3.5 Billion Trees Missing
Americans have a particularly sad history when it comes to forests. From the logging of two-thousand-year-old Redwoods, to the clear cutting of old-growth forest in the Pacific Northwest, we seem to have a knack for destroying some of the richest ecosystems on the planet without blinking an eye. Yet, it is the tragic story of the American Chestnut that horrifies as well as inspires.
There are sights that we will never see again. This is obvious. We will never again see the unscarred wide open spaces of the pre-Manifest Destiny West, nor the million strong herds of buffalo that accompanied it. Some have argued, with a variety of success, that we will never again see true wildness, but instead a diminished and abstracted form in the form of state parks and post cards. The story of the American Chestnut is different; there is hope.
In 1904 a single American Chestnut tree in the Bronx Zoo in New York City was found with a strange fungus growing on it. Within 20 years, 3.5 billion trees had succumbed to the fungus. By some accounts, more than a quarter of all trees in forests that streched from Maine to Georgia disappeared. The staggering and unprecedented die-off was caused by the unintended arrival of the Asian bark fungus (Cryphonectria parasitica, formerly Endothia parasitica) now commonly called chestnut blight. This fungus appeared in the U.S. due to the importation of blight-resistant Chinese Chestnuts (sadly, now the most populous species of chestnut in the U.S.).
Today, dendrologists throughout the U.S. are trying to do something unprecedented in the world of forestry; namely, to bring the American Chestnut back to life. The Chinese Chestnut, despite being the original vector of contamination, holds the key to the success of the American Chestnut in it’s inherent resistance to the Asian bark fungus. By hybridizing the Chinese and American varietals of Chestnuts there is hope that a tree closely resembling (though genetically divergent) to the American Chestnut of yore might once again thrive. The hybridized varietal of the American Chestnut has been championed by The American Chestnut Foundation that has been developing the strain for the past 30 years, and they claim that their hybrid contains 94% of the genes of the original American Chestnut.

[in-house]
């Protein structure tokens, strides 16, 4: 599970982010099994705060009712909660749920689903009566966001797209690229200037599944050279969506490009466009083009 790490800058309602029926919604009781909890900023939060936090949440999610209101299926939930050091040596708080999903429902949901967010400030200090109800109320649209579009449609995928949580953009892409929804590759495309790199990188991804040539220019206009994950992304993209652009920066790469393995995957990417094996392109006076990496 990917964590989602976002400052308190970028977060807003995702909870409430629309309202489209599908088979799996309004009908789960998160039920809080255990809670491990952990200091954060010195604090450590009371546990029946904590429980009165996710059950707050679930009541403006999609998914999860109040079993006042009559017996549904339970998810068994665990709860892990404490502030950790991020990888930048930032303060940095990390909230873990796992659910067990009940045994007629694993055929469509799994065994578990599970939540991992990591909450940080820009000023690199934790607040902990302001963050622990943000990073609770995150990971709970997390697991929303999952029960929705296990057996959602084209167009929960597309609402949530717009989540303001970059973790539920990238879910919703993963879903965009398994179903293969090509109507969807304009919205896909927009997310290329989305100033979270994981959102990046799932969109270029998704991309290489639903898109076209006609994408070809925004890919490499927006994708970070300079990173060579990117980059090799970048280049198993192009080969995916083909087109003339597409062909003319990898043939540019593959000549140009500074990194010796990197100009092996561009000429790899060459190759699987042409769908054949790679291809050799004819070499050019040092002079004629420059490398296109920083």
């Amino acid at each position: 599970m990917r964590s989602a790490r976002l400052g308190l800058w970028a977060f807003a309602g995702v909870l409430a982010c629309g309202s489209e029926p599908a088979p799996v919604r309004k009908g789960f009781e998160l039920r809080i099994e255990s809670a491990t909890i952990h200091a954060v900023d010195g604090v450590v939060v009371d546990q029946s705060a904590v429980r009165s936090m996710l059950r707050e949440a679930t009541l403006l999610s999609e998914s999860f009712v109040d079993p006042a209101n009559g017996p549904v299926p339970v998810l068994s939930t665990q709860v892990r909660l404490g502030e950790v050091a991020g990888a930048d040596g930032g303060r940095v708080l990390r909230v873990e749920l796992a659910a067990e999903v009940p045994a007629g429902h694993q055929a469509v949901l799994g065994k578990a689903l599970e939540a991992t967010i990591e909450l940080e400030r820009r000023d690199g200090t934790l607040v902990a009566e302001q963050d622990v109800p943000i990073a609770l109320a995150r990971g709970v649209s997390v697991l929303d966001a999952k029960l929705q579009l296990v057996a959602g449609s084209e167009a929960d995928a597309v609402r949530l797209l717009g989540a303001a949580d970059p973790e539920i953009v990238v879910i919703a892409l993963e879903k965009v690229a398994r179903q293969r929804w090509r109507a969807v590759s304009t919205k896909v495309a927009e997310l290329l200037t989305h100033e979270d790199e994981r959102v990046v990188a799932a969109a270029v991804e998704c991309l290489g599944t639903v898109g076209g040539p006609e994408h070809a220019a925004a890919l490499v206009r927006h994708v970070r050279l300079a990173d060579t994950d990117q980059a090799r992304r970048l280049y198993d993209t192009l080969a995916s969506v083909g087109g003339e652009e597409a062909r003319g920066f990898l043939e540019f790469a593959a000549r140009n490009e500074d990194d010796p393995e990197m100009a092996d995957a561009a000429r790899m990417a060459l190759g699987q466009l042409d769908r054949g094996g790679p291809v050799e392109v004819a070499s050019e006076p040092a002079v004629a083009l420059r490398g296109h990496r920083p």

While the prospect of seeing the American Chestnut thrive in North American forests is exciting, it is equally daunting. Within just a few decades the loss of nearly 3.5 billion trees caused untold ecological disruption. Yet, it seems our forests remained resilient. Has the niche of the once majestic American Chestnut been filled by rapid growing colonizers? If so, what protocol is there for reintroducing a species that has been gone for several decades on this scale? Numerous questions need to be answered before we begin tinkering, once again, with the ecology of our nation’s forests.
It should be noted, however, that the ACF are not planning on planting billions of American Chestnuts any time soon. For the next few years the production of saplings will remain in the thousands, and most of those will remain in tightly controlled test plots. However, the ACF has offered the opportunity for their members to purchase their hybridized Amercian Chestnut seeds and plant them at home (although at this time they have sold out of seeds for distribution).
There is one more reason to be excited about the American Chestnut returning to our forests: it is an excellent way of sequestering carbon, thereby mitigating climate change. The astonishingly fast growth rate of the American Chestnut means that it is voracious in its consumption of carbon dioxide, but also, as it is a hardwood, it has anti-rotting properties thereby ensuring that the carbon dioxide can be stored for many years to come.
Only time will tell whether or not the new hybridized American Chestnut will be able to reclaim it’s rightful place in the forest, but, in the mean time, we must strive to ensure that we will be the last generation to live without the iconic American tree that once filled the forests of the east coast 3.5 billion strong.
In the end, perhaps it is fitting that the American Chestnut, like America itself, might one day be saved by a heterogeneity of genes and a mixing and blending of cultures and characteristics and peoples and languages and ideas that come together to produce a resilience and a vigor that is uniquely American.
Photos from the Library of Congress